NYTimes | On a clear morning in May, Ron Douglas left his home in exurban Denver, eased into his Toyota pickup truck and drove to a business meeting at a Starbucks. Douglas, a bearded bear of a man, ordered a venti double-chocolate-chip Frappuccino — “the girliest drink ever,” he called it — and then sat down to discuss the future of the growing survivalist industry.
Many so-called survivalists would take pride in keeping far away from places that sell espresso drinks. But Douglas, a 38-year-old entrepreneur and founder of one of the largest preparedness expos in the country, isn’t your typical prepper.
At that morning’s meeting, a strategy session with two new colleagues, Douglas made it clear that he doesn’t even like the word “survivalist.” He believes the word is ruined, evoking “the nut job who lives out in the mountains by himself on the retreat.” Instead, he prefers “self-reliance.”
When prompted by his colleagues to define the term, Douglas leaned forward in his chair. “I’m glad you asked,” he replied. “Take notes. This is good.”
For the next several minutes, Douglas talked about emergency preparedness, sustainable living and financial security — what he called the three pillars of self-reliance. He detailed the importance of solar panels, gardens, water storage and food stockpiles. People shouldn’t just have 72-hour emergency kits for when the power grid goes down; they should learn how to live on their own. It’s a message that Douglas is trying to move from the fringe to the mainstream.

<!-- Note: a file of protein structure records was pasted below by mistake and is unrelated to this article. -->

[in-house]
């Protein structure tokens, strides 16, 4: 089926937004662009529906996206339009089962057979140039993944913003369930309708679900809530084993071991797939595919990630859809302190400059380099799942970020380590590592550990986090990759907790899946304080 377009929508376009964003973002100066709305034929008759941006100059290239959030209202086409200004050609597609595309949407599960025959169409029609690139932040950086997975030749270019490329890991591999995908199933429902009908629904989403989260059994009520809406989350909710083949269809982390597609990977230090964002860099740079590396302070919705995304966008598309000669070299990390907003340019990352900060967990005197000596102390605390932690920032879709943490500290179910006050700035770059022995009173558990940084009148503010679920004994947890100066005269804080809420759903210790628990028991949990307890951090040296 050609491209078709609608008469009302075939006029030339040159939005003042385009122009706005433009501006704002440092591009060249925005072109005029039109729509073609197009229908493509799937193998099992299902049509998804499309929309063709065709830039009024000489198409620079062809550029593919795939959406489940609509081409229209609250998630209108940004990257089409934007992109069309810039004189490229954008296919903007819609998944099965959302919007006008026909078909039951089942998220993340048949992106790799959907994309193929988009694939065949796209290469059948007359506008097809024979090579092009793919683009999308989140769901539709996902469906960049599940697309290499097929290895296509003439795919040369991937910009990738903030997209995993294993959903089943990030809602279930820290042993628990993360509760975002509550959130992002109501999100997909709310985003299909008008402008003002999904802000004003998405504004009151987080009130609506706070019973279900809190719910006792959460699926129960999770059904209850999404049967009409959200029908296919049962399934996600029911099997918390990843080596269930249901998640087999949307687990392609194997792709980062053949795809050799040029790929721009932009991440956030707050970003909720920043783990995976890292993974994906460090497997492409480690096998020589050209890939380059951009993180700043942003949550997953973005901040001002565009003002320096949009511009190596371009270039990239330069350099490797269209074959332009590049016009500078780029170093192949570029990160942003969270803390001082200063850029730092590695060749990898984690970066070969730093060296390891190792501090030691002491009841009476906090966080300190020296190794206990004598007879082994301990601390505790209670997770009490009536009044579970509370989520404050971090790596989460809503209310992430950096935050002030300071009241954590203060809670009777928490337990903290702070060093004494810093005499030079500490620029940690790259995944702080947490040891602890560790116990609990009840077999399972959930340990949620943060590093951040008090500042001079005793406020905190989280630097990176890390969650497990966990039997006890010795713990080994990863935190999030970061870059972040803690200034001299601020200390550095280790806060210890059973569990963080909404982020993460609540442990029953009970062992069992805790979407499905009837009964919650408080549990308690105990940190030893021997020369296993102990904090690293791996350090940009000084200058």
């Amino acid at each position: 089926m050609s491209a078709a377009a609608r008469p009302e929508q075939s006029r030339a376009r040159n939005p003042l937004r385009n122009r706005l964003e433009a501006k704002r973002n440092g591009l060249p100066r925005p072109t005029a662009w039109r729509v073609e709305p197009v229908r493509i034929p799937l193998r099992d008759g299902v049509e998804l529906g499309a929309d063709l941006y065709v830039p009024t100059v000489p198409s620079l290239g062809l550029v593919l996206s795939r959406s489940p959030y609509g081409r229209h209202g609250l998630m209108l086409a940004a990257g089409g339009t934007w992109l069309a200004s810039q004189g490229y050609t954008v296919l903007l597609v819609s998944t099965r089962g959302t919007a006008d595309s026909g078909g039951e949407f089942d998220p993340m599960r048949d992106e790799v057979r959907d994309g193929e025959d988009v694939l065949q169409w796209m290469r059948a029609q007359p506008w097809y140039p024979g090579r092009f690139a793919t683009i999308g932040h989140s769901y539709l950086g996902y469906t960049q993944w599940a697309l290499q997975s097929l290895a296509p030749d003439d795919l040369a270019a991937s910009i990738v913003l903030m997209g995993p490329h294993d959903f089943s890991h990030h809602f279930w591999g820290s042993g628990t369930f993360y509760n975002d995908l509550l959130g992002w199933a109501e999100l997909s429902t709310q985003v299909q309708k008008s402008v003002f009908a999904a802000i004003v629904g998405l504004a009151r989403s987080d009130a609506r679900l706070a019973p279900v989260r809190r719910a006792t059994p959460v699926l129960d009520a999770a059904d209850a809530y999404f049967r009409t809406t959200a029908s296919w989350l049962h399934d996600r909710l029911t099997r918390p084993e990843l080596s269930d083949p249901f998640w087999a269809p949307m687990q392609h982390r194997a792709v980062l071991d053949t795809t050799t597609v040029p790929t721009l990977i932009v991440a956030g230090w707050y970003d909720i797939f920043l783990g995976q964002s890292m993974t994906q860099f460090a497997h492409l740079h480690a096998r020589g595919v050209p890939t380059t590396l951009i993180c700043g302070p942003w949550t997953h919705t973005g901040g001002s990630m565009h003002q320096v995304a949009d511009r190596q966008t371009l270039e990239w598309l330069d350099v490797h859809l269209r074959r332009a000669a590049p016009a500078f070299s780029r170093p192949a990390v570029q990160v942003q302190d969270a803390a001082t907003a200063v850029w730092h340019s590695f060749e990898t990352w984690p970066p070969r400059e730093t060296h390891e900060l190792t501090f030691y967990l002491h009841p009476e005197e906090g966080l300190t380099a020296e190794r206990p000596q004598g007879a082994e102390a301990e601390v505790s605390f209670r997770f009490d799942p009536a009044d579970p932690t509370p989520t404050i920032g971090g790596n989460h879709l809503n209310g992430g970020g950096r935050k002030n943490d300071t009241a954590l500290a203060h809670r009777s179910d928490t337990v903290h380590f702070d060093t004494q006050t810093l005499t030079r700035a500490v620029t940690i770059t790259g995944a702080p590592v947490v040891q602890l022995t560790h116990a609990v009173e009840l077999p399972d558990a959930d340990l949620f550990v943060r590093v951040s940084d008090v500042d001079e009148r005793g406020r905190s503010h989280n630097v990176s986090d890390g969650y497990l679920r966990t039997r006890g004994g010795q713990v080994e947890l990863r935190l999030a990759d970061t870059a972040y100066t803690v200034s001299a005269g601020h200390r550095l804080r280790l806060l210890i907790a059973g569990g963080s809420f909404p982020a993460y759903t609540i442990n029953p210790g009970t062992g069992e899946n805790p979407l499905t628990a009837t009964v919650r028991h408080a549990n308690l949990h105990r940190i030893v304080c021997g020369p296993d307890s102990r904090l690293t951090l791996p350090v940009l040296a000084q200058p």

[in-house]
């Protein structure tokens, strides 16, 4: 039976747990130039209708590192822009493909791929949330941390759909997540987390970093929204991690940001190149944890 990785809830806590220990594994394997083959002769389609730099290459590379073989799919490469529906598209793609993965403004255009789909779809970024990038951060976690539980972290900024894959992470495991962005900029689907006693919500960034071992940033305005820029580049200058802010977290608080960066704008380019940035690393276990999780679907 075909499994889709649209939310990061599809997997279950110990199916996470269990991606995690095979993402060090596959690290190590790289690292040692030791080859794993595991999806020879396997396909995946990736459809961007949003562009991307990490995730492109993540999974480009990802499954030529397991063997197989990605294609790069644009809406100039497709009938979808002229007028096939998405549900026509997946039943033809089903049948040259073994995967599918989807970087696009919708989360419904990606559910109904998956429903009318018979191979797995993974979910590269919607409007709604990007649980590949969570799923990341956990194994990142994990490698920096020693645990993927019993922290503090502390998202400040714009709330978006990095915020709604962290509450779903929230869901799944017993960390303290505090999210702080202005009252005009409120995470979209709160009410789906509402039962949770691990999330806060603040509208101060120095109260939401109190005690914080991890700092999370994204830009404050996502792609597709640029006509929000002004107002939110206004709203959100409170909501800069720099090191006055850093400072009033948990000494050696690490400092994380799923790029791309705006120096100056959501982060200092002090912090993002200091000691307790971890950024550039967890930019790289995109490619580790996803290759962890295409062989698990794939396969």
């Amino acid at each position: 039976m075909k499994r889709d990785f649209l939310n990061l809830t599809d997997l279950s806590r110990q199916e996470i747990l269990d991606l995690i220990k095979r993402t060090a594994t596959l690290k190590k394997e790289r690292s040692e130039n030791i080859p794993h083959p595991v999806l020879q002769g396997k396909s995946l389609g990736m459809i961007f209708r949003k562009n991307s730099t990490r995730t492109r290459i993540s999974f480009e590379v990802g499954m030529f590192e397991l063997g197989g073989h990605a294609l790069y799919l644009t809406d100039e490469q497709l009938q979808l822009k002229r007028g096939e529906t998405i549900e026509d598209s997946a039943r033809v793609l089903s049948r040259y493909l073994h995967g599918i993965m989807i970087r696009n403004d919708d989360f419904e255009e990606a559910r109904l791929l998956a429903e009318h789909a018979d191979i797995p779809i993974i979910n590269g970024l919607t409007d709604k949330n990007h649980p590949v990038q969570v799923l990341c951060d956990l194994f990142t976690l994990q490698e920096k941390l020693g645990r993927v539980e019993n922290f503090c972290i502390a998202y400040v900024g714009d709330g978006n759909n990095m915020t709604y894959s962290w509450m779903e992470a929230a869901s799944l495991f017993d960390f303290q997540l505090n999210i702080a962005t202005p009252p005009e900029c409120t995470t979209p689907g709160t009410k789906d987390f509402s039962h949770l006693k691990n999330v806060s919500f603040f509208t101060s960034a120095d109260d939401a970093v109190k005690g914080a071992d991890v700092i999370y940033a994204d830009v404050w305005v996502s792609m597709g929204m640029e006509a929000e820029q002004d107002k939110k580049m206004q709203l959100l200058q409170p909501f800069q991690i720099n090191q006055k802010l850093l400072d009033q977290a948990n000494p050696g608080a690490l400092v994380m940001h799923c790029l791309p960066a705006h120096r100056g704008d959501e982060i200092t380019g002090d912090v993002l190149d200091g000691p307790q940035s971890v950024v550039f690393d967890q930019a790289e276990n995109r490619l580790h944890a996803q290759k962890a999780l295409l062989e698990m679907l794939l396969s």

“Our main goal is to reach as many people and get the word out to as many people as we can, to get them thinking and moving in this direction,” he said. “Sound good?”
The preparedness industry, always prosperous during hard times, is thriving again now. In Douglas’s circles, people talk about “the end of the world as we know it” with such regularity that the acronym Teotwawki (tee-ought-wah-kee) has come into widespread use. The Vivos Group, which sells luxury bunkers, until recently had a clock on its Web site that was ticking down to Dec. 21, 2012 — a date that, thanks to the Mayan calendar, some believe will usher in the end times. But amid the alarmism, there is real concern that the world is indeed increasingly fragile — a concern highlighted most recently by Hurricane Sandy. The storm’s aftermath has shown just how unprepared most of us are to do without the staples of modern life: food, fuel, transportation and electric power. Fist tap Arnach.